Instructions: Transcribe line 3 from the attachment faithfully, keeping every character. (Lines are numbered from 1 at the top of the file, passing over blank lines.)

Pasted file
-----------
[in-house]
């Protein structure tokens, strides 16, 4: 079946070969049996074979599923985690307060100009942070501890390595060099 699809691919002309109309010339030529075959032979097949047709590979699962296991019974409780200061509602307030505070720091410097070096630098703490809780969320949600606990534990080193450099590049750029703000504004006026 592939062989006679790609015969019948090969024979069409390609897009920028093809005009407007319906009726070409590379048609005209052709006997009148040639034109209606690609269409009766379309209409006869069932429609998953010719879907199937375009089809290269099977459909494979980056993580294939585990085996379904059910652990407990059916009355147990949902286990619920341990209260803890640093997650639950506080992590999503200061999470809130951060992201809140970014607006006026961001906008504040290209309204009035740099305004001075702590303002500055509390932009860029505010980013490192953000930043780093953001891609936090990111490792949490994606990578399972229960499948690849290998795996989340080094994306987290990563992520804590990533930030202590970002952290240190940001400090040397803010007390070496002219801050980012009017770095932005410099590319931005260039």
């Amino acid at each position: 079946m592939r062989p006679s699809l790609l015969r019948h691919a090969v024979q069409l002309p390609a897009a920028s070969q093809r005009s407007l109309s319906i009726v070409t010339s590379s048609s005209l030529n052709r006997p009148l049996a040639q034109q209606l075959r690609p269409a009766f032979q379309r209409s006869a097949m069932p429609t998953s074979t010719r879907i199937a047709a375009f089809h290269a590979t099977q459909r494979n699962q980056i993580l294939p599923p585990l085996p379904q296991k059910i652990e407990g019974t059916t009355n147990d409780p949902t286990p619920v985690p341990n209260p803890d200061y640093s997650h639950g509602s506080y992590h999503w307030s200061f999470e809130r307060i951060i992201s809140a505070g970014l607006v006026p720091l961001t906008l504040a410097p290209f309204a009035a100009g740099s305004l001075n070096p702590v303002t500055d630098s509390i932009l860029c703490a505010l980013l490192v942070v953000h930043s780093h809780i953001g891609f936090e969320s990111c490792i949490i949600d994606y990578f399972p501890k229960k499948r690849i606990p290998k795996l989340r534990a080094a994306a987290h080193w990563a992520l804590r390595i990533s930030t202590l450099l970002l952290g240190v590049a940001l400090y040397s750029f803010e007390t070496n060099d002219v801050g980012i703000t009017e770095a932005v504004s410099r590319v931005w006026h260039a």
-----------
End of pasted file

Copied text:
């Amino acid at each position: 079946m592939r062989p006679s699809l790609l015969r019948h691919a090969v024979q069409l002309p390609a897009a920028s070969q093809r005009s407007l109309s319906i009726v070409t010339s590379s048609s005209l030529n052709r006997p009148l049996a040639q034109q209606l075959r690609p269409a009766f032979q379309r209409s006869a097949m069932p429609t998953s074979t010719r879907i199937a047709a375009f089809h290269a590979t099977q459909r494979n699962q980056i993580l294939p599923p585990l085996p379904q296991k059910i652990e407990g019974t059916t009355n147990d409780p949902t286990p619920v985690p341990n209260p803890d200061y640093s997650h639950g509602s506080y992590h999503w307030s200061f999470e809130r307060i951060i992201s809140a505070g970014l607006v006026p720091l961001t906008l504040a410097p290209f309204a009035a100009g740099s305004l001075n070096p702590v303002t500055d630098s509390i932009l860029c703490a505010l980013l490192v942070v953000h930043s780093h809780i953001g891609f936090e969320s990111c490792i949490i949600d994606y990578f399972p501890k229960k499948r690849i606990p290998k795996l989340r534990a080094a994306a987290h080193w990563a992520l804590r390595i990533s930030t202590l450099l970002l952290g240190v590049a940001l400090y040397s750029f803010e007390t070496n060099d002219v801050g980012i703000t009017e770095a932005v504004s410099r590319v931005w006026h260039a």